Wednesday, November 18, 2015

Only Analog Is Real.

So, I used to collect CDs. I looked at them as an upgrade over cassettes when I finally was given a CD player when I was a kid. Before that I had my metal collection exclusively on tape. Tape was the format of my childhood, because only my mother had a good record player, and by the time I received it after she died when I was 12, it was not in great shape. And by that time, records had been pulled for tapes and CDs in record stores. That was 1992. Over the years I had those tapes stolen, ruined by accident, or (dumbly) traded away. I rediscovered vinyl after reading an interview with Phil Demmel of Vio-lence and decided to take him up on his offer of a free 12" single of "Phobophobia." I was left without a way to play this for about 2 years afterward, but I had wanted it. After that I was vinyl crazy. I got rid of most of the stuff I had on CD to make way for vinyl, and I replaced a great deal of it when I could. It's been that way ever since, and I still prefer vinyl to other formats. 

Except one. 

I have recently fallen back in love with the cassette tape. It's a drooling, lustful sort of love, a sort of love where I pore over online catalogs at Hell's Headbangers, Calagari Records, and Tape Worship Records. I am tracking down things I used to have on tape on eBay and Amazon and generally going nuts over the format in every way. Is this nostalgia? In this case, yes. Unless it's something lo-fi, this isn't the most top notch way to check out how an album sounds. But there is a love of the old cassette out there for a lot of us in the underground, especially those of us who traded tapes with each other. If you're 35 or older, you're generally in the club if you found the underground in your late teens like I did (I had been listening to death metal since 1990, but only found what I called "unsigned" bands back then in 1992).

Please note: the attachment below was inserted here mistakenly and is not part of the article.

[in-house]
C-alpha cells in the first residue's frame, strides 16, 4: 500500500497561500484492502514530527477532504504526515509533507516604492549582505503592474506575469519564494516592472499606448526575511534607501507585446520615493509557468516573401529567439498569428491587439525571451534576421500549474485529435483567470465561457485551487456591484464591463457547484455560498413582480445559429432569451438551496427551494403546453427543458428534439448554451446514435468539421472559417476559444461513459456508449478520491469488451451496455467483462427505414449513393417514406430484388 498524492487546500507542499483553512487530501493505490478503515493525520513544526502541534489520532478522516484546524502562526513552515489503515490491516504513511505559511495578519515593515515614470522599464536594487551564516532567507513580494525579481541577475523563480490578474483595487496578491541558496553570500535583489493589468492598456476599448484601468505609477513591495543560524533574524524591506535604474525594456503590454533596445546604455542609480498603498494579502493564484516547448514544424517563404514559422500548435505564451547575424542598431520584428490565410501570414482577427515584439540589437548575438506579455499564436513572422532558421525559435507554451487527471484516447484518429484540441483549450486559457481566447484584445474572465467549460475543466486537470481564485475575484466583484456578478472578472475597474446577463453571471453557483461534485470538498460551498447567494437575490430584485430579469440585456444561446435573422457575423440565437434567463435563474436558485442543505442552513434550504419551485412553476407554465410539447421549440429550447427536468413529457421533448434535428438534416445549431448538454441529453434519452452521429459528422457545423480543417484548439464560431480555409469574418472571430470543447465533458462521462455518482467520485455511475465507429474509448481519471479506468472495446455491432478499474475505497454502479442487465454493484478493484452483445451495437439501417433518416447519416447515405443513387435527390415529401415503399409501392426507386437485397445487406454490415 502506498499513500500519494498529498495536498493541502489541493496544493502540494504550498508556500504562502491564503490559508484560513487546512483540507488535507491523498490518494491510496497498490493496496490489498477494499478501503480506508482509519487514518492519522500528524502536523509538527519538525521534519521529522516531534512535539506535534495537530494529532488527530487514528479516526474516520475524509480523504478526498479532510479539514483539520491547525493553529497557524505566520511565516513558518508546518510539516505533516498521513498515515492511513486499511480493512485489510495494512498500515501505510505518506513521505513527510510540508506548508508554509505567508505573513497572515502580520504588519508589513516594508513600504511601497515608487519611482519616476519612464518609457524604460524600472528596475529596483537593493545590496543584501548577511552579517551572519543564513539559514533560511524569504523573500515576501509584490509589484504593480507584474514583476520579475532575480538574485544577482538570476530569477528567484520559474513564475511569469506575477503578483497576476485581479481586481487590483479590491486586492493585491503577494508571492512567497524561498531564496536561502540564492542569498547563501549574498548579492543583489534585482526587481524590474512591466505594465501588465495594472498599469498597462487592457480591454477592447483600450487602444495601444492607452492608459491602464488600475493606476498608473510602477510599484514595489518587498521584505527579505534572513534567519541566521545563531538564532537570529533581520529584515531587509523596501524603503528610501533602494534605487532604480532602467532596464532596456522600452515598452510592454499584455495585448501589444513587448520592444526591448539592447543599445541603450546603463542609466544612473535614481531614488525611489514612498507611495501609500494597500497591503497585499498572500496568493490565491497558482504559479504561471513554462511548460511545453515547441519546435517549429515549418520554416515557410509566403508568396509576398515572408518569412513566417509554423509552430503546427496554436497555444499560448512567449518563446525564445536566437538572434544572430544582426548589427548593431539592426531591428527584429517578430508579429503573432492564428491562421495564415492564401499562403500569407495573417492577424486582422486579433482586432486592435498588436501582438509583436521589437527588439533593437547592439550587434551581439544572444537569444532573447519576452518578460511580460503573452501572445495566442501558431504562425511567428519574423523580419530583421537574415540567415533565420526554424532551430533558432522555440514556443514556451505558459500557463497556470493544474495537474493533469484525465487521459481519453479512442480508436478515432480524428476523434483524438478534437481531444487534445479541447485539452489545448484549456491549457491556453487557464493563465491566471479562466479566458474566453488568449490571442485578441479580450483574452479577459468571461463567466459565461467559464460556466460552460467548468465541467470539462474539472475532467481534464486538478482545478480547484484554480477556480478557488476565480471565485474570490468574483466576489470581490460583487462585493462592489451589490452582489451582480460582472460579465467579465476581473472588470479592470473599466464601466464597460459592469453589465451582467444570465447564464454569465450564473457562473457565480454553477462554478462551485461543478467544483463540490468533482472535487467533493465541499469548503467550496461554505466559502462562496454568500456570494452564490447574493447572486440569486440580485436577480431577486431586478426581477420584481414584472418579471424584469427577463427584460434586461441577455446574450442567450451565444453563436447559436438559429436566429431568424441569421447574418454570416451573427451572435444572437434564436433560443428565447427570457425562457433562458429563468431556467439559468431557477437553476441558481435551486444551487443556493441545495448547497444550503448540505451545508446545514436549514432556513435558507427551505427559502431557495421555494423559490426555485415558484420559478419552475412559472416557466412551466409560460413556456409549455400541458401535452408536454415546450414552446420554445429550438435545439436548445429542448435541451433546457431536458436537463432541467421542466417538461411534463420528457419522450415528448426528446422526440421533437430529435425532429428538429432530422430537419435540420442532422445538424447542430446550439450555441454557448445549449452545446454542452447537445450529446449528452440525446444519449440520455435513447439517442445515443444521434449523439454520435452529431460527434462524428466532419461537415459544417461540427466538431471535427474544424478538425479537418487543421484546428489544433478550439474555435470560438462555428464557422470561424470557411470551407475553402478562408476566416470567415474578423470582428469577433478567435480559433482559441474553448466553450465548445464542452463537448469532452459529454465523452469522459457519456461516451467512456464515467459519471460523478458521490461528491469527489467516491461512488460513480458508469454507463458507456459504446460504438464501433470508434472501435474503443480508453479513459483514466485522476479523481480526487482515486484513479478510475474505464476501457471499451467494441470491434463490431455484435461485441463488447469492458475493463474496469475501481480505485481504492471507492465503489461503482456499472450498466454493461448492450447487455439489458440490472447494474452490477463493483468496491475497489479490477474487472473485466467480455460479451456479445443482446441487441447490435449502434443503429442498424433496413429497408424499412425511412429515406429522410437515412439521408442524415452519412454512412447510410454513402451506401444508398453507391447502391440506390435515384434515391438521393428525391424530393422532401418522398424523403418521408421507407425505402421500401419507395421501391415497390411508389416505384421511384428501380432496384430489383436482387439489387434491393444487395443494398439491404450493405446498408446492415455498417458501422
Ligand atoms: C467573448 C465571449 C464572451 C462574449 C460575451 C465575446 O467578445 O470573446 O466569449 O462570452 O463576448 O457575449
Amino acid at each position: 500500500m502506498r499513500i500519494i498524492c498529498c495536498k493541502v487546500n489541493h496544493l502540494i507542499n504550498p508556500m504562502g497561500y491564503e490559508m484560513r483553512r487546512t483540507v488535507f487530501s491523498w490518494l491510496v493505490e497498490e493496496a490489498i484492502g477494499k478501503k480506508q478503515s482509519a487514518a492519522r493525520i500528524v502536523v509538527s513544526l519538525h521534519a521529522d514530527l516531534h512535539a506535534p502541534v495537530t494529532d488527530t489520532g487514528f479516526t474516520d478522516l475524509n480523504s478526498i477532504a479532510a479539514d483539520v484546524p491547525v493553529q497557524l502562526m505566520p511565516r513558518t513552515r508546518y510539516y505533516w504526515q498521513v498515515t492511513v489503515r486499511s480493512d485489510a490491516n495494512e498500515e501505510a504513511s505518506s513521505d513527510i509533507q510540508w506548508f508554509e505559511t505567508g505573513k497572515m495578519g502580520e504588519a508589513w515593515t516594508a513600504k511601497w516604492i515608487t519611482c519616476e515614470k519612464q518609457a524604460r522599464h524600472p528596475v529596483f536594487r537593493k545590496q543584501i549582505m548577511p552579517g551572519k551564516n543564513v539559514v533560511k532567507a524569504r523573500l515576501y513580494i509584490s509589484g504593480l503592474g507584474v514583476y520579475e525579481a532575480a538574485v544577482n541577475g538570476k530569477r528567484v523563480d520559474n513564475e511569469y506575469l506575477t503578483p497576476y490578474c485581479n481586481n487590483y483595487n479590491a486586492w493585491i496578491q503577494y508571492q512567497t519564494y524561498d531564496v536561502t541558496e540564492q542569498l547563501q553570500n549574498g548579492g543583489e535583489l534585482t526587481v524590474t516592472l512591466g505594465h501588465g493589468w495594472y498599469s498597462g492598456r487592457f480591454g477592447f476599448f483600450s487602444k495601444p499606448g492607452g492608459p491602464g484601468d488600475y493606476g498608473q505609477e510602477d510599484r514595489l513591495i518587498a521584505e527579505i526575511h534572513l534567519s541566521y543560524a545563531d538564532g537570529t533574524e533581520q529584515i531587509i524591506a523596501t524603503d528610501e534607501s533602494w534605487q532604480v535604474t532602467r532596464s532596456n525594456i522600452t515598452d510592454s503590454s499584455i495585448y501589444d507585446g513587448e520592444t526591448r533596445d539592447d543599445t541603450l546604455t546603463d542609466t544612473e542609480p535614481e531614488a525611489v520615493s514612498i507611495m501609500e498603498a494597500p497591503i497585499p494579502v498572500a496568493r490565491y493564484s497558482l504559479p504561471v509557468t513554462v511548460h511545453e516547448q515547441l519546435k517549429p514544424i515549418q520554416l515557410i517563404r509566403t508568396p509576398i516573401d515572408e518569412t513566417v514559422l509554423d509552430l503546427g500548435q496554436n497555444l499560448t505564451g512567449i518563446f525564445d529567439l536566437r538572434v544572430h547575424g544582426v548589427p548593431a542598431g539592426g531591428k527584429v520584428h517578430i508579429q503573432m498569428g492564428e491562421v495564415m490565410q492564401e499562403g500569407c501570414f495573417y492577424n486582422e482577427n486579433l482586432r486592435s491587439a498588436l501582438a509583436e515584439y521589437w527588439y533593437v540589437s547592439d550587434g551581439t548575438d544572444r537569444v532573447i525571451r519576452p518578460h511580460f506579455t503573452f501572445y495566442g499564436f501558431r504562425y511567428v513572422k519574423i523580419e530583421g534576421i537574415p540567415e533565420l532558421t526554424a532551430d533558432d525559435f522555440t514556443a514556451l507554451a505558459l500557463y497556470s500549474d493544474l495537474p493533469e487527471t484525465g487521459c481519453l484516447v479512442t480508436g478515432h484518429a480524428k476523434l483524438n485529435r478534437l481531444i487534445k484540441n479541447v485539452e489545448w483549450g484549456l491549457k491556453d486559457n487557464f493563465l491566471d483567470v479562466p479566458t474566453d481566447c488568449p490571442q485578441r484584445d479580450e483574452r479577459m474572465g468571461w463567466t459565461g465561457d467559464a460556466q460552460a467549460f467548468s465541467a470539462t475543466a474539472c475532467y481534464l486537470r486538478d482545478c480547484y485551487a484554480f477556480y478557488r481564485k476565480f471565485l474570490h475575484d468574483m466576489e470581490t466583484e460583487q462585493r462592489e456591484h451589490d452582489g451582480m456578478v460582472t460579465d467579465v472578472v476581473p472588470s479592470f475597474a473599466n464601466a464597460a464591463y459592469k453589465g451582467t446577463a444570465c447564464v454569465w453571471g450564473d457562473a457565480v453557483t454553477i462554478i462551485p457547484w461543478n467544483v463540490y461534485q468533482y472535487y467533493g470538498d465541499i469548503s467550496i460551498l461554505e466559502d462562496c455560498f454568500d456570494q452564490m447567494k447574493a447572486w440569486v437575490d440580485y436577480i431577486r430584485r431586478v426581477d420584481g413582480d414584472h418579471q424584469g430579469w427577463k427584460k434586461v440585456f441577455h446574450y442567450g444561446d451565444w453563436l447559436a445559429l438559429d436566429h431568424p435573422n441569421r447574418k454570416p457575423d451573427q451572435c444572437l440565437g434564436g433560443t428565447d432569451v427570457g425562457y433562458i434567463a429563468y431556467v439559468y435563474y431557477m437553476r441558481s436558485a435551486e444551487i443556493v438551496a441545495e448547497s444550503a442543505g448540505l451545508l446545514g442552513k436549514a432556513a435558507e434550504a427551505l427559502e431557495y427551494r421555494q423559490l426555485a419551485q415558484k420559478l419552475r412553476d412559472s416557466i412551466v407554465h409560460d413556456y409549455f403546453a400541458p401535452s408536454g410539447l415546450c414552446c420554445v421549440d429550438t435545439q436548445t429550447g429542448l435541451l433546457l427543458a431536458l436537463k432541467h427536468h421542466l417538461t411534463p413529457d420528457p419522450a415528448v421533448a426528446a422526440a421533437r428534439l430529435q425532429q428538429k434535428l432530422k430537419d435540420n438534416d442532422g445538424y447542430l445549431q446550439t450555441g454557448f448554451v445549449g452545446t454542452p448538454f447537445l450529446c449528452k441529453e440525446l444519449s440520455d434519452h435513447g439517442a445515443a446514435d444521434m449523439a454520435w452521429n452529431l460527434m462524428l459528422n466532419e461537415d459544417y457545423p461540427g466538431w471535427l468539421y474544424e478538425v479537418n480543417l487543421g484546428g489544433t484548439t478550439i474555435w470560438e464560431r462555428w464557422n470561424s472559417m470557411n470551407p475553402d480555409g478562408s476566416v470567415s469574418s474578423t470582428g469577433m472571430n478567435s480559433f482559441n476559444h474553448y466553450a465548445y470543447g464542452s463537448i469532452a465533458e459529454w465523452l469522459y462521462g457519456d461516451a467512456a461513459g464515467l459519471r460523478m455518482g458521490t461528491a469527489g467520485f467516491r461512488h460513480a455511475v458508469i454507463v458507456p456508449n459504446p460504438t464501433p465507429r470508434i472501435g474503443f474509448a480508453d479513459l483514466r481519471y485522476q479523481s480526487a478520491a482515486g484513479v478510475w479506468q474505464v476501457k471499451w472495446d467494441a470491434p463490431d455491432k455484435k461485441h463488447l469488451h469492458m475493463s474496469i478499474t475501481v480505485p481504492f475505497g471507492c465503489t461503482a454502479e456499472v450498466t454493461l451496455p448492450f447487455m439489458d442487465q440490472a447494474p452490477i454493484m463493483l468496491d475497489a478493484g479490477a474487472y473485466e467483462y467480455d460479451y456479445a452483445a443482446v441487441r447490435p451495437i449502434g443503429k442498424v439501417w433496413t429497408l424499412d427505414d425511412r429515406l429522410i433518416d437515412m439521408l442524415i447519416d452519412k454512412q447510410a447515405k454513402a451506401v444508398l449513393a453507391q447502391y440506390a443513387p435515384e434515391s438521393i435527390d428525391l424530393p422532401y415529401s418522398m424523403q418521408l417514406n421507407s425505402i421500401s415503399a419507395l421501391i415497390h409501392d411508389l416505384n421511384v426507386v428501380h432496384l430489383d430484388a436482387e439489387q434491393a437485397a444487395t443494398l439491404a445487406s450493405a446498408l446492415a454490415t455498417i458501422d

Today, my buying preference is tape, then vinyl, then CD. CDs are bought only on a deal or if it's the only way to get the music. I will never, ever pay for digital files. Digital files aren't real. They're invisible pieces of trash only useful for promotion and reviews. "But they're so portable." Yes, I agree. I have an iPod and it's full. But I will never own music that way. I buy it another way and then acquire those files however I can for on the go, whether a download comes with the physical object or not. I know where to look if I need the files. 

Anyhow, any labels that put out tapes, get ahold of me to review your stuff. I will spend a lot of time on tapes. You can send a digital promo, but if it's in tape format, I'm all over it.